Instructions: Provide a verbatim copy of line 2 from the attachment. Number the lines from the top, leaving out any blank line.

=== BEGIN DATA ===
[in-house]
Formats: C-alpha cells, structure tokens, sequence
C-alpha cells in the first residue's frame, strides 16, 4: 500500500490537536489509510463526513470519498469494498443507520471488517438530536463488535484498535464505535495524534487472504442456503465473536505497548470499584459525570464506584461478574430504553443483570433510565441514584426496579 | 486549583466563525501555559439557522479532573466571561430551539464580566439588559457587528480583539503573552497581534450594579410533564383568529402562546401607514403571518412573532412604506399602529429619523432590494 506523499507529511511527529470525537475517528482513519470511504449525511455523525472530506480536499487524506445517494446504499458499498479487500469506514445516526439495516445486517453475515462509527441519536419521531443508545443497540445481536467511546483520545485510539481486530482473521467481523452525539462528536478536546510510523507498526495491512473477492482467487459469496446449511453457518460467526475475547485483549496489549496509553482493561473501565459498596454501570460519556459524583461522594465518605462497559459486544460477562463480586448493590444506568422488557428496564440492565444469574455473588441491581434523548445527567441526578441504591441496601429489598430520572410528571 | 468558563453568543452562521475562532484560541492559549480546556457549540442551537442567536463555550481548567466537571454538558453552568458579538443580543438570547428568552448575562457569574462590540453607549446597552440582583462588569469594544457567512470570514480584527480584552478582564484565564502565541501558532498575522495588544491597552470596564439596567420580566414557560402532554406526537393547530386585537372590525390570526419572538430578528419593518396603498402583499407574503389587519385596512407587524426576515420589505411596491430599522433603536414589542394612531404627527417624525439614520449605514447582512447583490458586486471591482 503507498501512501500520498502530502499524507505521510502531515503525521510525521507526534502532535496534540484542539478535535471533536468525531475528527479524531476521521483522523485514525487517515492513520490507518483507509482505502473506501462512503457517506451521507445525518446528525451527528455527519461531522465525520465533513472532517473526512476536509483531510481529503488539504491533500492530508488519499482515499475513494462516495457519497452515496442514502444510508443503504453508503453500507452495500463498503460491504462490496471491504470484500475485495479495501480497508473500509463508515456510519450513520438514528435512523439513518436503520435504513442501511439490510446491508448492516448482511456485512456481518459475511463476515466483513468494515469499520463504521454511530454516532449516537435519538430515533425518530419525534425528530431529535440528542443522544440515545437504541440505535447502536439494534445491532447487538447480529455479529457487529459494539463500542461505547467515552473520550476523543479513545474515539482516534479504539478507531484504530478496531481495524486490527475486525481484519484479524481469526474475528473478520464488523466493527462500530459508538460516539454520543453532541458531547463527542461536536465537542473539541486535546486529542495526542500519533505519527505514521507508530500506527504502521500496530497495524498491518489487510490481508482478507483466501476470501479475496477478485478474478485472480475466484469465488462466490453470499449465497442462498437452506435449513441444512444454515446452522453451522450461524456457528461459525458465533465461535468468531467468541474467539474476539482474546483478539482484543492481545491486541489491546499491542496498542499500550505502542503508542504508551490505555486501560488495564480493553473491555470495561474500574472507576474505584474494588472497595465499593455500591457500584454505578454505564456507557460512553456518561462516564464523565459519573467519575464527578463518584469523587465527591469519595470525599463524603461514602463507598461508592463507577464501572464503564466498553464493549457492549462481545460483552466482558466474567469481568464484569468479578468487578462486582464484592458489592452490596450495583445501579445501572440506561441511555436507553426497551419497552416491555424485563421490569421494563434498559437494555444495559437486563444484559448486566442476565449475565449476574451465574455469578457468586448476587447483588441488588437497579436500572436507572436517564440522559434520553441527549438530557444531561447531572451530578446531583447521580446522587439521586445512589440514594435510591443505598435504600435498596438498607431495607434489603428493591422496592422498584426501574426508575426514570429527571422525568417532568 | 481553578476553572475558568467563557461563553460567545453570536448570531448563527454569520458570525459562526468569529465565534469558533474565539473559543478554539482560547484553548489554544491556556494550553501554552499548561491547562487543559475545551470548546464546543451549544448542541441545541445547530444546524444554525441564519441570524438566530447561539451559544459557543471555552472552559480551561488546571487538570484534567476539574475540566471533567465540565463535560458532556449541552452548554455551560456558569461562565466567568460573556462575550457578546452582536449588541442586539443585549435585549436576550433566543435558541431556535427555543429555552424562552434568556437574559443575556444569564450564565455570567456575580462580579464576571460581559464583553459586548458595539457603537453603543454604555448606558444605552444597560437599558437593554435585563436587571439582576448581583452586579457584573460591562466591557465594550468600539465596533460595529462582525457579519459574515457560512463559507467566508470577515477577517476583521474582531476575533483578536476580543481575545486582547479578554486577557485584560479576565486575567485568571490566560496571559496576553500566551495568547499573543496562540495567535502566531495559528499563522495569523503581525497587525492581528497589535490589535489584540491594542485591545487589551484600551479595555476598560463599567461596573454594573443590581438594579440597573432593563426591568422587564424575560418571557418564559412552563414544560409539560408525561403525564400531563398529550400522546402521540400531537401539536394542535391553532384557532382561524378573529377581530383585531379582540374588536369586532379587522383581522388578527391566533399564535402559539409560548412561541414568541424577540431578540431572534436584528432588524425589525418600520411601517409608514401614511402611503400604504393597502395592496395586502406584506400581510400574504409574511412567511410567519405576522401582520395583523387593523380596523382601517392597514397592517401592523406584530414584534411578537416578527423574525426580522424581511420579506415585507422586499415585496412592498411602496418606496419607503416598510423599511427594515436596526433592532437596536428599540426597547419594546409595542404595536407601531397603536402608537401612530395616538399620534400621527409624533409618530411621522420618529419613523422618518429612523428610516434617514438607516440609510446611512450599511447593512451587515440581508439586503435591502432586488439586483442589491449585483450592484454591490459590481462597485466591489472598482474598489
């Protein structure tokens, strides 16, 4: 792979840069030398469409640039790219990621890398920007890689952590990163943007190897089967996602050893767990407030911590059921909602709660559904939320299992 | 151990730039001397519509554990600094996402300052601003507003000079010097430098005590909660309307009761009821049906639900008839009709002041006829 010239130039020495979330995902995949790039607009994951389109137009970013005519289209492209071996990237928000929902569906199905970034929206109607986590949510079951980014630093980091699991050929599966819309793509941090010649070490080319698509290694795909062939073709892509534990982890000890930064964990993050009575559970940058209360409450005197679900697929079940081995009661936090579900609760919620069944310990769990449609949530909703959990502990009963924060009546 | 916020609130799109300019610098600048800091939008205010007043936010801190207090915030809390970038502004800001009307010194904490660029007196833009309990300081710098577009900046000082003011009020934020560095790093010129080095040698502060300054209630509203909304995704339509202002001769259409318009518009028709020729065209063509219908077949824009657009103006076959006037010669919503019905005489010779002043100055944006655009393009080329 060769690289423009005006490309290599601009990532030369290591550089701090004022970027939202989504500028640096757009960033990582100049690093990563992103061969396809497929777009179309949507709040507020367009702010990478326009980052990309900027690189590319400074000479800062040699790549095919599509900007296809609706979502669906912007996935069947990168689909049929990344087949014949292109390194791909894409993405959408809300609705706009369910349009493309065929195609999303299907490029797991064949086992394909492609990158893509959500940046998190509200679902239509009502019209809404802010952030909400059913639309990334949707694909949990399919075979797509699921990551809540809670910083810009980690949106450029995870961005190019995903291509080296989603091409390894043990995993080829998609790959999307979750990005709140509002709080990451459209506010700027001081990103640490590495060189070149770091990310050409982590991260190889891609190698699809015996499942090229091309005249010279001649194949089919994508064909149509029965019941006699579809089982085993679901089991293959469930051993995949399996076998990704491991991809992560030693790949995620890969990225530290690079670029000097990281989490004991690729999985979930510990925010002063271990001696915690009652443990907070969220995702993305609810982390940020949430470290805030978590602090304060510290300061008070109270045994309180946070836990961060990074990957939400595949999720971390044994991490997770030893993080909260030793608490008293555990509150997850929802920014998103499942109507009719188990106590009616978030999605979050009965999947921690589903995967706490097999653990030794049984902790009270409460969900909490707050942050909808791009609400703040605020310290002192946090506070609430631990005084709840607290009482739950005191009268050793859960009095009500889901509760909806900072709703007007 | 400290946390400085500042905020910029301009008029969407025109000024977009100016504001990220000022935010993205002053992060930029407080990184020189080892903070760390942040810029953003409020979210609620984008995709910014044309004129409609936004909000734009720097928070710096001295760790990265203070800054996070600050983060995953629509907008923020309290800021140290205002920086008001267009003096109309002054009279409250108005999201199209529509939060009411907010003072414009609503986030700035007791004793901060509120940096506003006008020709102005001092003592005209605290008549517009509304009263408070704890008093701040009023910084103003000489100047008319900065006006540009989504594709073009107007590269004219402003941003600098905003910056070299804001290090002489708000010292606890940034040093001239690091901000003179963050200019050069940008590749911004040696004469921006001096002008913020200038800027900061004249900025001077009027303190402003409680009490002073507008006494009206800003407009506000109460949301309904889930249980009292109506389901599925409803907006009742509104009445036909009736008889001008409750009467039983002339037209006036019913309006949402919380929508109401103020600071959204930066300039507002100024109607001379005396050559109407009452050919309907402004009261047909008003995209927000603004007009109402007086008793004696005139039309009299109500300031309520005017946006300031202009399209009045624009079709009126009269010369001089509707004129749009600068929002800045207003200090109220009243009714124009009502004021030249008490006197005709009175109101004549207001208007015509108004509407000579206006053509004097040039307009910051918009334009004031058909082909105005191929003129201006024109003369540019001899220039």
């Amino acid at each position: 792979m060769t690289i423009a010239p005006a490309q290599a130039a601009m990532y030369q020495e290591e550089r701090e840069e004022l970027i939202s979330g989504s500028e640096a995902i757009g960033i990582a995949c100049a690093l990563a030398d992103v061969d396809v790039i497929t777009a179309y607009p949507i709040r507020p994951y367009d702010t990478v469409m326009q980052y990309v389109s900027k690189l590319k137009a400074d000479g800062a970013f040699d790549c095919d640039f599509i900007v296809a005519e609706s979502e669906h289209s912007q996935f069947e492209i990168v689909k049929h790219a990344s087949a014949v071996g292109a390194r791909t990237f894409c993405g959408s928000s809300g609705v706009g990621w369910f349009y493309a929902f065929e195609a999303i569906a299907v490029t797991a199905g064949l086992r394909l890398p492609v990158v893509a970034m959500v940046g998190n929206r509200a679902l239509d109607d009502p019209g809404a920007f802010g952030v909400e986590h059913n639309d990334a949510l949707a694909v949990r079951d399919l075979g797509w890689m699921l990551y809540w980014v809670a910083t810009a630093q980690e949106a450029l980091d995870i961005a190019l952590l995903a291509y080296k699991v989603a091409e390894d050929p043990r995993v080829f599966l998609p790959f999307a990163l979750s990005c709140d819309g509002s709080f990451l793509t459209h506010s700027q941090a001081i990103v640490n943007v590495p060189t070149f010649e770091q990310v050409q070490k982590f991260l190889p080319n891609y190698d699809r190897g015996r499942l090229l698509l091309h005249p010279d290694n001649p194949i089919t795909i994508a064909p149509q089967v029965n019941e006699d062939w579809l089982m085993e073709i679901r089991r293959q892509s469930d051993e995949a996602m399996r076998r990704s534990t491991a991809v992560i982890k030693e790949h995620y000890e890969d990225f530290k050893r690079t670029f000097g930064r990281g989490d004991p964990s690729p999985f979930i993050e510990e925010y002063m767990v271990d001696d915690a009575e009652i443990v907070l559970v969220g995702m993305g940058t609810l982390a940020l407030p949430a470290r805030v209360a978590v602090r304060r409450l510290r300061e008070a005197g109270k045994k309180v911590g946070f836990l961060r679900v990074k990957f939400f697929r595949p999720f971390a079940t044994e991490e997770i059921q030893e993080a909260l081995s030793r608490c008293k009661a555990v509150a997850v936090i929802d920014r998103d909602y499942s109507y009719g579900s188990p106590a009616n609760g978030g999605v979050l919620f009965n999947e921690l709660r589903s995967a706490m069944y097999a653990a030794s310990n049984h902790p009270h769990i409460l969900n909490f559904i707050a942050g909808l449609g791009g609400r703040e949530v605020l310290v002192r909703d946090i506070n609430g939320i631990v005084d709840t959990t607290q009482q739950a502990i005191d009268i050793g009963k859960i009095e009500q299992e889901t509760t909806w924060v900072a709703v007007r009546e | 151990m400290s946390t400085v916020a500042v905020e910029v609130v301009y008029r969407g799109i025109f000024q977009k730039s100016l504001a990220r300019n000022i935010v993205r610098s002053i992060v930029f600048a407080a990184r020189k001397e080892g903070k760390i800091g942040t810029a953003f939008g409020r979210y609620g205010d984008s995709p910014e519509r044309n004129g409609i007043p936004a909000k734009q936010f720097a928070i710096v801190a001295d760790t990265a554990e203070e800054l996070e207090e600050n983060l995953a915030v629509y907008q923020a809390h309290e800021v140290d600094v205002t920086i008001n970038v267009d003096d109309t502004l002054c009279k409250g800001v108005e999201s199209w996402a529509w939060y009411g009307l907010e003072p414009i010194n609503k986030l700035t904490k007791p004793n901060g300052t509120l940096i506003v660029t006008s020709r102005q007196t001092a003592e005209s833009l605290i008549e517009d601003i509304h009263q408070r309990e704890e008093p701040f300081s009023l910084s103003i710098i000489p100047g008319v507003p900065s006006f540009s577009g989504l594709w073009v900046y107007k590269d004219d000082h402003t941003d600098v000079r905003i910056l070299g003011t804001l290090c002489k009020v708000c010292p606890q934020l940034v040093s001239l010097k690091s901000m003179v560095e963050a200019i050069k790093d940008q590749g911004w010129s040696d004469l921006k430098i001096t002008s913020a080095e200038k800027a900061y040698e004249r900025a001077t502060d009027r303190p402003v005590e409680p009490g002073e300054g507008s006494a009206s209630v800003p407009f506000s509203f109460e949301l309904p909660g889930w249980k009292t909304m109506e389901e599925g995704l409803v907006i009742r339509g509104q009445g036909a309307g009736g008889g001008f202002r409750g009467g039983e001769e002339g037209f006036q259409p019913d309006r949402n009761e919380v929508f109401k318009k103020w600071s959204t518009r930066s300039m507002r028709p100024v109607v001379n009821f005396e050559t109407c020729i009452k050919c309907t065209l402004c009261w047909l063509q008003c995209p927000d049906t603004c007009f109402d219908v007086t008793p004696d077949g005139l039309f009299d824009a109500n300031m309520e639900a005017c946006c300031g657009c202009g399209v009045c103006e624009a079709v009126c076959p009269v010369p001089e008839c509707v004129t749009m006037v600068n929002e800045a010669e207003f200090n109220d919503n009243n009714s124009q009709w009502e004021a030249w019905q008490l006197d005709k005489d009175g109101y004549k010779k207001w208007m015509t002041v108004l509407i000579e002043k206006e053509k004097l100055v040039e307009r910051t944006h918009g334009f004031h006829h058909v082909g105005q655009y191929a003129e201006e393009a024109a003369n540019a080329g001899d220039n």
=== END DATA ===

Formats: C-alpha cells, structure tokens, sequence